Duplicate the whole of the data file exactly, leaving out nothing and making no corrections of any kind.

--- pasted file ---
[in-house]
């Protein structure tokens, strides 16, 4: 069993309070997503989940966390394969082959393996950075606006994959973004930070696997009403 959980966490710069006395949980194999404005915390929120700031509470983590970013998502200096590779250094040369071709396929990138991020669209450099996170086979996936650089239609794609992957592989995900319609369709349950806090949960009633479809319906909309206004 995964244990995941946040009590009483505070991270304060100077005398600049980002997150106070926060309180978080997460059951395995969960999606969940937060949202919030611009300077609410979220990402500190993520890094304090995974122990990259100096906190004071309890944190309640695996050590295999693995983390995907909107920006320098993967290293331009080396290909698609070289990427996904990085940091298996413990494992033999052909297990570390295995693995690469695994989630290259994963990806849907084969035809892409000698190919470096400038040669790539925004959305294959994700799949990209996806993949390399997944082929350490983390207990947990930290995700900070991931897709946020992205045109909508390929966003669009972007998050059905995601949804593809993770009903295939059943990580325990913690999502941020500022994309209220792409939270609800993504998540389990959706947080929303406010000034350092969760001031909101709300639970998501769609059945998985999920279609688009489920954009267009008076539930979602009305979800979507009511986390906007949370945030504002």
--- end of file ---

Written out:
[in-house]
């Protein structure tokens, strides 16, 4: 069993309070997503989940966390394969082959393996950075606006994959973004930070696997009403 959980966490710069006395949980194999404005915390929120700031509470983590970013998502200096590779250094040369071709396929990138991020669209450099996170086979996936650089239609794609992957592989995900319609369709349950806090949960009633479809319906909309206004 995964244990995941946040009590009483505070991270304060100077005398600049980002997150106070926060309180978080997460059951395995969960999606969940937060949202919030611009300077609410979220990402500190993520890094304090995974122990990259100096906190004071309890944190309640695996050590295999693995983390995907909107920006320098993967290293331009080396290909698609070289990427996904990085940091298996413990494992033999052909297990570390295995693995690469695994989630290259994963990806849907084969035809892409000698190919470096400038040669790539925004959305294959994700799949990209996806993949390399997944082929350490983390207990947990930290995700900070991931897709946020992205045109909508390929966003669009972007998050059905995601949804593809993770009903295939059943990580325990913690999502941020500022994309209220792409939270609800993504998540389990959706947080929303406010000034350092969760001031909101709300639970998501769609059945998985999920279609688009489920954009267009008076539930979602009305979800979507009511986390906007949370945030504002």